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Submission + - Are Gatekeepers The Answer To Bad eBooks?

popstack writes: The promise of indie publishing, that any author can bring their book to market, has the downside that any author can bring their book to market. The resulting mass of poor quality books has been, somewhat indelicately, termed a shit volcano that may cause the end of literacy as we know it.

CBC News covered one Saskatoon author's mission to sift the mountain of ore for the gold with what he calls the Immerse or Die challenge.

"Smith reads the book while walking [on a treadmill], trying to stay engaged in the story for 40 minutes. Anything that breaks his immersion, like bad grammar or continuity errors, gets a strike.

After three strikes, he stops the timer, closes the book and posts an article on his website outlining what went wrong." Those books that survive make the hall of fame, and garner the associated promise of quality.

But is the notion of a gatekeeper for indie ebooks even reconcilable with the open market? Many readers don't seem to care if their werebear romance didn't immerse cover-to-cover. So is it a problem when the authors don't care either?

Comment Re:Old Habits Die Hard (Score 1) 442

Adblock plus is literally in the process of destroying the business of online advertising. Whether or not this is a good or bad thing is beside the point; why would a group of advertisers want to have anything to do with them?

FUD, the only thing they are destroying are intrusive ads.

Comment Re:A secure backdooor? (Score 1, Interesting) 179

The system is spread out amongst many different countries in such a way that many different governments must agree to use the back door. If the USA, the Netherlands, and Russia can agree, for example, then it is probably criminal investigation and not spying going on.

I can't believe you could be that naive.

Submission + - MST3K Breaks Kickstarter record

the_Bionic_lemming writes: Raising over 7 million dollars in just one month MST3K fans helped push the new 14 episode series past the Official Kickstarter Veronica Mars total of $5,702,153 by raising $5,764,229 On Kickstarter. $600,000 + Was added to the total from the Add on store at . And what's more, they did it with only 48,270 backers compared to 91,585 Veronica Mars backers.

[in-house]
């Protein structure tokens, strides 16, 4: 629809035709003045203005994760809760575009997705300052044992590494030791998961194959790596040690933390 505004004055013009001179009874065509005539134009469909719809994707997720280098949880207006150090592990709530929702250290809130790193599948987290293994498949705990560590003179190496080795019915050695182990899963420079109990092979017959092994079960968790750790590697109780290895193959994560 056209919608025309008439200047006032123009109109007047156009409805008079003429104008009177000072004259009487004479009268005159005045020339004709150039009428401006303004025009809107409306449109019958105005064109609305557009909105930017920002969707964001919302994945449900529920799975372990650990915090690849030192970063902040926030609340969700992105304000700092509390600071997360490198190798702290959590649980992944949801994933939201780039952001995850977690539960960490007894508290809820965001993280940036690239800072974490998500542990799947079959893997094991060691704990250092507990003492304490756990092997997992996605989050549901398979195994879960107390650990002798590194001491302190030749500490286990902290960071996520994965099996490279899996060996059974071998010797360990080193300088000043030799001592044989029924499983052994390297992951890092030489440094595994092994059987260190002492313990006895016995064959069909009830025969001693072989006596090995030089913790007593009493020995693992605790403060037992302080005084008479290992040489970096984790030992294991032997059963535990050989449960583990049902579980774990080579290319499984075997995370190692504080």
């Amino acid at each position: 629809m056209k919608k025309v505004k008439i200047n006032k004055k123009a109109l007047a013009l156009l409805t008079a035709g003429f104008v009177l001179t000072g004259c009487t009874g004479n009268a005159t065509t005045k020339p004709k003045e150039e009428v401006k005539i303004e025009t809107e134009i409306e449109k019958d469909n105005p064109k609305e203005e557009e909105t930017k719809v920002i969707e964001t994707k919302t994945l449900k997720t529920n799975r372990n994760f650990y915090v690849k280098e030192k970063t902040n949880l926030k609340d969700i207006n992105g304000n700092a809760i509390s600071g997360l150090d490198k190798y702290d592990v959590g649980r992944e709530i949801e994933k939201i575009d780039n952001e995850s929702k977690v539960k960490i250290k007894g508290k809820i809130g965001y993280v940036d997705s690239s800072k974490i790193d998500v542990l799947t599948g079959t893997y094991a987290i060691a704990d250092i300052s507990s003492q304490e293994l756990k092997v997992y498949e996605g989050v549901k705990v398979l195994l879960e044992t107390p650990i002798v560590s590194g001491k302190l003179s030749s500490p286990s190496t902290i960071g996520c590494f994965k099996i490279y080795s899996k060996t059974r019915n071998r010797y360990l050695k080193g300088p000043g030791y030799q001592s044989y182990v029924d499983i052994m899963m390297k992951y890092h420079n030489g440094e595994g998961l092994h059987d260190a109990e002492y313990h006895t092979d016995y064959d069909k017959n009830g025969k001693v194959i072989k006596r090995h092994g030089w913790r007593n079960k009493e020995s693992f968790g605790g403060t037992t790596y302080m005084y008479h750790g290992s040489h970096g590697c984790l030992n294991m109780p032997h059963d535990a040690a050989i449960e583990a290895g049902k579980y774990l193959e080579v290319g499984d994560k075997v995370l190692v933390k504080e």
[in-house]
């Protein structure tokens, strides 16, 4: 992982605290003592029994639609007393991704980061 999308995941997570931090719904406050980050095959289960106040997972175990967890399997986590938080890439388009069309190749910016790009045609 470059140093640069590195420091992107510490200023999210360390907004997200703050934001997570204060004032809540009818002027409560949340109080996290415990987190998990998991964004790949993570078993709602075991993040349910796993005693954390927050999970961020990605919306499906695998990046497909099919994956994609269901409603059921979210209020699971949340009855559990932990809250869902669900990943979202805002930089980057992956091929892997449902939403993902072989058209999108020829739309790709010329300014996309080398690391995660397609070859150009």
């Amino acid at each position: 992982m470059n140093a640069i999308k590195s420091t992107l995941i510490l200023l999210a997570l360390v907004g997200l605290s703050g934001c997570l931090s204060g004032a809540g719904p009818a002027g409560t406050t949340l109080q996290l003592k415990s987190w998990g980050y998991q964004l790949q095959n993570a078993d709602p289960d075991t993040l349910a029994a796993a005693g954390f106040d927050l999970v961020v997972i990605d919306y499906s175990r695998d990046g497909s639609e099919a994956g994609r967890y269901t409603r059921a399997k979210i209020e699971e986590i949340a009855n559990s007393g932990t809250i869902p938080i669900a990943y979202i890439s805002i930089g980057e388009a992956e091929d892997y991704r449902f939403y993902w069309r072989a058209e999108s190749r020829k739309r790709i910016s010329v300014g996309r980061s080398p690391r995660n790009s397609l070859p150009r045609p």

Comment Re: brick and mortar is an assett (Score 1) 203

Yeah send my car to Wallyworld alone. Any convenience or cost savings will quickly be whittled away due to the performance of thier employees whether it be fuck ups in fulfilment or boogers on the door handle. They need to become a more professional business altogether online and off for this to work. Who can honestly view themselves typing in with a straight face?

Comment Re:Do they count rollbacks? (Score 1) 246

I ran it for about 2 weeks on a laptop at home used for general browsing, but watching the logs on my firewall were crazy. I couldn't manage to track down all the different * domains or other CDN endpoints they were using to relentlessly connect. You basically have to switch to whitelisting. My hosts block file picked up dozens of entries, but after realizing it'd be a never ending cat & mouse game I reverted back to Win7...Unless they stop this crap in a soon to be released patch we'll go back to being a Windows free home when win7 gets bothersome.

Just use this: Along with some easily googlable additions to your HOSTS file. I've manged to get it down to just one site (IIRC) it will try randomly the entire time but HOSTS seems to deal with it as well as it can be dealt with.

Submission + - Microsoft's Anti-privacy in Windows 7, 8 in Detail

WheezyJoe writes: ghacks, Extremetech, Ars, and even Forbes are providing more detail about Windows 10's telemetry and "privacy invasion" features being backported to Windows 7 and 8. The articles list and explain some of the involved hotfixes by number (e.g., KB3068708, KB3022345, KB3075249, and KB3080149). The Extremetech and ghacks articles suggest what you might be able to do about it.